Cartulinas CMPC S.A.
|Suzano Pulp and Paper
|Unidade Jacareí Unit
Forest Legislations 2
The World Economic Forum recently published research suggesting consumers in a few key emerging market producer countries (Indonesia and Brazil) and importing countries (China and India) together account for 40% of global consumption of the four commodities most associated with tropical deforestation—soy, beef, palm, and wood products. The authors project that by 2025 demand for these commodities within these four countries could increase by 43%, resulting in forest areas equivalent to the size of Nigeria being cut down every. Increasing demand for meat and calorie-rich foods, regulatory changes, and shifts in constraints for domestic production will all be key factors in fueling demand in these emerging market economies.
A new study finds that illegal logging, coupled with weak state-run timber licensing systems, has led to massive timber harvesting fraud in Brazil, resulting in huge illicit harvests of Ipê trees. Ipê wood is largely shipped to the U.S. and Europe with the high value (up to $2,500 per cubic meter at export). Buyers all along the timber supply chain turn a blind eye toward fraud, with sawmills, exporters, and importers trusting the paperwork they receive, rather than questioning whether the lower prices they pay for Ipê and other timber may be due to timber laundering. This process is doing major damage to the Amazon. To reduce document fraud, the Brazilian federal government required that all states register or integrate their timber licensing systems within a national timber inventory and tracking system known as Sinaflor. While this should reduce fraudulent paperwork, better oversight of forest management plans and more onsite inspections of timber operations are needed also.
Brazil’s government has abolished a vast national reserve in the Amazon to open up the area to mining. The size of the area will be open to mining is about 30% of Renca which is larger than Denmark. Although the government confirmed the nine conservation and indigenous land areas within it would continue to be legally protected, activists worried that these areas could be badly compromised.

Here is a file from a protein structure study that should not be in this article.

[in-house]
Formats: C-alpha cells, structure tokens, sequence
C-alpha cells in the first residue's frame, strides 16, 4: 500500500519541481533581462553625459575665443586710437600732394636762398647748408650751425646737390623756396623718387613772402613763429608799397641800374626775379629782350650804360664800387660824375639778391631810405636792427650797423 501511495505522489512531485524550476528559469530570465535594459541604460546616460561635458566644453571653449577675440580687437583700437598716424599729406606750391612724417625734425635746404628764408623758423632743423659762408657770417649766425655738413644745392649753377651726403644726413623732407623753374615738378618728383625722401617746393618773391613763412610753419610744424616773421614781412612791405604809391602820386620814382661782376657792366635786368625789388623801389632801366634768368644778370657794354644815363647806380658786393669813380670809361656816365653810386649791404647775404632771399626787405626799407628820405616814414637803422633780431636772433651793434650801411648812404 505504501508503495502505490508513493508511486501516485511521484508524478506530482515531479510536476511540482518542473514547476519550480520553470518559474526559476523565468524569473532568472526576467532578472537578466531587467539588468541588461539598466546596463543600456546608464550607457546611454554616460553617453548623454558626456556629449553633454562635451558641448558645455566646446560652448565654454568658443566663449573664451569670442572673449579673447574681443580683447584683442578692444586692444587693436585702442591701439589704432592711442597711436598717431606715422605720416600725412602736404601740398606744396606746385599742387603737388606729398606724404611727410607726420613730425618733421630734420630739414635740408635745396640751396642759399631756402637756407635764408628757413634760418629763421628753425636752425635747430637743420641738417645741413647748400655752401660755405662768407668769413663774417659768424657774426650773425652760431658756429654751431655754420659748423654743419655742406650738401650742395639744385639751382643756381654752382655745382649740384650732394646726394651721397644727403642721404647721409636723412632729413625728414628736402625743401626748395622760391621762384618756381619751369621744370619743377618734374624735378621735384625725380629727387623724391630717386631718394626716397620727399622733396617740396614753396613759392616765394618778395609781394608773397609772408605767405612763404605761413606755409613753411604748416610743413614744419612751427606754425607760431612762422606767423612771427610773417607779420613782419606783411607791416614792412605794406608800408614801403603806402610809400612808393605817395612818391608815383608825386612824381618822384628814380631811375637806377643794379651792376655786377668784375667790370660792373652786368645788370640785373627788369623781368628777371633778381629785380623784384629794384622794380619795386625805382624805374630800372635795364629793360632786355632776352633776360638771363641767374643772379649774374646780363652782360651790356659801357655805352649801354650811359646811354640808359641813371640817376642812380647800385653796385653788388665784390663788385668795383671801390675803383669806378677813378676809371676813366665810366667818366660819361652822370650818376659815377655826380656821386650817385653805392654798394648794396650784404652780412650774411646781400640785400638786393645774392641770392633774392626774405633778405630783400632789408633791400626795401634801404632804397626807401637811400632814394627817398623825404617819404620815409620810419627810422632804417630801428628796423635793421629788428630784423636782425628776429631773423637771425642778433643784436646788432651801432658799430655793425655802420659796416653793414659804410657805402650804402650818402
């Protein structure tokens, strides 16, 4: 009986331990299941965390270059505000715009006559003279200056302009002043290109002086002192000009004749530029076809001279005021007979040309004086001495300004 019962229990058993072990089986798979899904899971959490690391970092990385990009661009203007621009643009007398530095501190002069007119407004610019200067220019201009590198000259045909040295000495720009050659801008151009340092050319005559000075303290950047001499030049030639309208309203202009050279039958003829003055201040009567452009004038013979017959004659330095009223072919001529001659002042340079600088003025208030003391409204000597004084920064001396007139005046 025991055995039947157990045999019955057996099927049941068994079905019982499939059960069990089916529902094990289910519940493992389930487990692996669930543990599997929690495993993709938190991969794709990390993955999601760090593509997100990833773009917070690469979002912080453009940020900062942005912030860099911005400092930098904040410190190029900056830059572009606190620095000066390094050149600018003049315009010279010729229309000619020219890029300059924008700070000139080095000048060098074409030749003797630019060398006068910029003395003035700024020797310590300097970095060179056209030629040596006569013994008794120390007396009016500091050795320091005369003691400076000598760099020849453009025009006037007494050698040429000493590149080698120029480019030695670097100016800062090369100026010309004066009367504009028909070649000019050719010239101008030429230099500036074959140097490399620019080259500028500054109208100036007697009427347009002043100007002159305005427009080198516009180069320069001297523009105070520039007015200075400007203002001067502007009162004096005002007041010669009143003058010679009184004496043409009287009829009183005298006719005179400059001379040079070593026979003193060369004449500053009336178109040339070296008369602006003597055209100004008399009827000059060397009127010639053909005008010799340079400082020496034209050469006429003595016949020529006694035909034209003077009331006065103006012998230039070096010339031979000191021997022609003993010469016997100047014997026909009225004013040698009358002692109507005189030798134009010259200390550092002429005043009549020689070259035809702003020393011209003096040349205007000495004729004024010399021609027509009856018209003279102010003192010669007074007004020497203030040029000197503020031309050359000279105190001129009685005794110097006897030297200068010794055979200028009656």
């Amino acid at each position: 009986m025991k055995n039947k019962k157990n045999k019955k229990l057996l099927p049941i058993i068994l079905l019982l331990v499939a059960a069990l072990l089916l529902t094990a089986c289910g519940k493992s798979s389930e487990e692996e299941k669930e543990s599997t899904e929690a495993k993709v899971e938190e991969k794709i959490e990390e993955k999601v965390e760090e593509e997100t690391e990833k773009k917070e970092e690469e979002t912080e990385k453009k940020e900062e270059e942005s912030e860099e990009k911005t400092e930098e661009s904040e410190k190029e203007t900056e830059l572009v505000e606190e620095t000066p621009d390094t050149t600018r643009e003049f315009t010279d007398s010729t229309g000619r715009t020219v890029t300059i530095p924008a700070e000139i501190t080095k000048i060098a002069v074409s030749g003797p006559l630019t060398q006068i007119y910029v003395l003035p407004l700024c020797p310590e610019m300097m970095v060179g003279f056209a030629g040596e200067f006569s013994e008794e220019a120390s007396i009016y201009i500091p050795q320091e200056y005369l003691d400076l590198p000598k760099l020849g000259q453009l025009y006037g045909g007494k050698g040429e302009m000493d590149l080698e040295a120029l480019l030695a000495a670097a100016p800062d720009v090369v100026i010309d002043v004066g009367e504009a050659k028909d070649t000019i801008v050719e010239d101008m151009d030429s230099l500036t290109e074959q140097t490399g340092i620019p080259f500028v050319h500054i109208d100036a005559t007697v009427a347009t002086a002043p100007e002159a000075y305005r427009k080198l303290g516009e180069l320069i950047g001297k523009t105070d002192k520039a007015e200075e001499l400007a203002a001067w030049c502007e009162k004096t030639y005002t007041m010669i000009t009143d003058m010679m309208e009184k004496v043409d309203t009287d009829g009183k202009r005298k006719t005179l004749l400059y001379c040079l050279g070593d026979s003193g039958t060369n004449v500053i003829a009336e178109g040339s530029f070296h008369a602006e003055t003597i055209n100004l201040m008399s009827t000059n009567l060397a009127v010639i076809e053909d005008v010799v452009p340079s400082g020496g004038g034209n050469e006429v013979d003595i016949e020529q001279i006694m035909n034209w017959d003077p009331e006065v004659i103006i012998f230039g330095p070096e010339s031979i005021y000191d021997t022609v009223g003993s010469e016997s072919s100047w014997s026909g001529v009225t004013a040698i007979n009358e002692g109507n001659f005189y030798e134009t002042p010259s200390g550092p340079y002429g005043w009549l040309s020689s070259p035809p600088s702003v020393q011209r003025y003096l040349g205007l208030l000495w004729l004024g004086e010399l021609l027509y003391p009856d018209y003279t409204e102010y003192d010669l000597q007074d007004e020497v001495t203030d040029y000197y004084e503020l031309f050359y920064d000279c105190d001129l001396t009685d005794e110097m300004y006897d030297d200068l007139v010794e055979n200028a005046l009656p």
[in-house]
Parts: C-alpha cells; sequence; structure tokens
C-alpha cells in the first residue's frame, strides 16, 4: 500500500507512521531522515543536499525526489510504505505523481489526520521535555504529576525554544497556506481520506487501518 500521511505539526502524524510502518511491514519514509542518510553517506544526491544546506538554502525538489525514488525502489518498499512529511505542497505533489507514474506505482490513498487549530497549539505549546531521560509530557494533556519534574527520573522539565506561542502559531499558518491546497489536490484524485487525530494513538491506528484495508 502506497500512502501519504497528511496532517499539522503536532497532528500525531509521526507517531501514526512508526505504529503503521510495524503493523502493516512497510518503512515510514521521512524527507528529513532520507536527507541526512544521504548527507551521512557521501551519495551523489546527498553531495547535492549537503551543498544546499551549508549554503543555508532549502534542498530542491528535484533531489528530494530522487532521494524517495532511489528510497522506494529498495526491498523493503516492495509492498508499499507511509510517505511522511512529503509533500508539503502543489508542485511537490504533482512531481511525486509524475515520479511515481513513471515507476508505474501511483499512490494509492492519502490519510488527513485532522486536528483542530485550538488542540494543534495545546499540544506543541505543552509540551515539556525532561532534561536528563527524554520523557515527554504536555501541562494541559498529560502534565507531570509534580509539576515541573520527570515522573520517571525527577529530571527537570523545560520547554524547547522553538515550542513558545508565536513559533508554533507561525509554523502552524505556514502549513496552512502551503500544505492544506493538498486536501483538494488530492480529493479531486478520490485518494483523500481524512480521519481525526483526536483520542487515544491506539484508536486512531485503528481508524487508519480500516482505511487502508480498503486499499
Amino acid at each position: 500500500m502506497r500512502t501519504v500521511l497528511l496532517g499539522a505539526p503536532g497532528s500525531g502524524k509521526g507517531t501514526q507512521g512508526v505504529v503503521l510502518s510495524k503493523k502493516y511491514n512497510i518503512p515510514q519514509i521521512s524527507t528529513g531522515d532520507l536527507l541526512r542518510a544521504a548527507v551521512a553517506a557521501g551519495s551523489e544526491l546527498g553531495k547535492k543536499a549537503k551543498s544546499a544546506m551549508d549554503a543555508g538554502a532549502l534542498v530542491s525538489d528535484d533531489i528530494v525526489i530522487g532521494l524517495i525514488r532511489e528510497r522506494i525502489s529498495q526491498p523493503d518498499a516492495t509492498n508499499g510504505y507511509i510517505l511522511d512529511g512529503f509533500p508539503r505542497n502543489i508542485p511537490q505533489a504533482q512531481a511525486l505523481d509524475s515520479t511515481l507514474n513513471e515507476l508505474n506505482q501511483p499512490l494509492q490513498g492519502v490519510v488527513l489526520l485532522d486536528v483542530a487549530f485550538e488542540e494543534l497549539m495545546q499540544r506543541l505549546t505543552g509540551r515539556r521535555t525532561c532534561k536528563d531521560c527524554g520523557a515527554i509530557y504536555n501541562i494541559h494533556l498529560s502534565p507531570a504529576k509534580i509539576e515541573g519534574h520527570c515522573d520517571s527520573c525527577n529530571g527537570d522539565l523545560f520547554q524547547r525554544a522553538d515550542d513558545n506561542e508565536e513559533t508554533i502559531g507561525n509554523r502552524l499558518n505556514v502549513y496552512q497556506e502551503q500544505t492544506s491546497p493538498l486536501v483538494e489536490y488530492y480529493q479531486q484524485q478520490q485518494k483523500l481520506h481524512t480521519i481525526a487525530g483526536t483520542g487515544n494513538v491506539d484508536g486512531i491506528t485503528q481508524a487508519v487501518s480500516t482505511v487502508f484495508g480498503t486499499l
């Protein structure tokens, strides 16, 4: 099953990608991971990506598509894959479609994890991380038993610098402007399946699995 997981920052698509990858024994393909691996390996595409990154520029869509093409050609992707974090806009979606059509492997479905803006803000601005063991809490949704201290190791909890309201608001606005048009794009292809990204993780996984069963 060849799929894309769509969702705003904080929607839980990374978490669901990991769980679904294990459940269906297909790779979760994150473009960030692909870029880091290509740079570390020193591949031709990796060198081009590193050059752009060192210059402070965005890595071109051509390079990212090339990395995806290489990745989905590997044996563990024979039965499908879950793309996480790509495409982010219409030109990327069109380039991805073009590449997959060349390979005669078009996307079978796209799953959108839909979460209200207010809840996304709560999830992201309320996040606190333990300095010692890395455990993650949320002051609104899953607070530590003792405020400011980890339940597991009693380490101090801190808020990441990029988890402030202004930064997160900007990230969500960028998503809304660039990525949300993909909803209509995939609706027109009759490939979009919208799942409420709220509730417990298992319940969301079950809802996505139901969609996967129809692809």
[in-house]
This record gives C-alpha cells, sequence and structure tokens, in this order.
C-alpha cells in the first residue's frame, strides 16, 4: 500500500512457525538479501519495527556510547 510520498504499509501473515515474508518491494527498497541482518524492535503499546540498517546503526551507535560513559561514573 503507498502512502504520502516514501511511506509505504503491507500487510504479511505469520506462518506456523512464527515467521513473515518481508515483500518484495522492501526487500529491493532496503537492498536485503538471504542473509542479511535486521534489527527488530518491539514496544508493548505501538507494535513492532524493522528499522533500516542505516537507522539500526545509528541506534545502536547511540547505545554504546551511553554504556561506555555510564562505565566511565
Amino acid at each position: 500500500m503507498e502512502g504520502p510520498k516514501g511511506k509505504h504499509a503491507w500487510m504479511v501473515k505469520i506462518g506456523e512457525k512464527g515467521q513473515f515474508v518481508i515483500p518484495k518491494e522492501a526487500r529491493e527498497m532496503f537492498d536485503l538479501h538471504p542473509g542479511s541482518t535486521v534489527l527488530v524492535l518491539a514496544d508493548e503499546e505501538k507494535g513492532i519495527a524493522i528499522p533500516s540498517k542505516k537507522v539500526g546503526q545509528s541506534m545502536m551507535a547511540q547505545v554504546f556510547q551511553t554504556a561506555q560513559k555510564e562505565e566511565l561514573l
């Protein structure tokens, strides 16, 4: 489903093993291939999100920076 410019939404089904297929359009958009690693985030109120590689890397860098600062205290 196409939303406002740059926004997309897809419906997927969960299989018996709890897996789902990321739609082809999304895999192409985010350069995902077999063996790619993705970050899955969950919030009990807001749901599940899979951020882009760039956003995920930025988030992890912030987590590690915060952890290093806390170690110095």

FSC in Brazil is now working with BVRio, the organization that set up the Responsible Timber Exchange in late 2016. BVRio pulls together data on the pricing, supply chain and certification of timber and wood products through its Responsible Timber Exchange. Since opening in November 2016, the exchange has fielded more than 400 offers for 5 million cubic meters of timber, 30% of which was FSC-certified. The partnership with FSC is aimed at bolstering the market for certified forest products.
The Brazilian government has revised upward its estimate for the extent of Amazon rainforest destroyed last year. Figures released last week by Brazil’s National Space Research Agency (INPE) put Amazon deforestation at 6,207 square kilometres for the year ended July 31, 2015. That represents an increase of 6.5 percent relative to the estimate of 5,831 square kilometres published last December.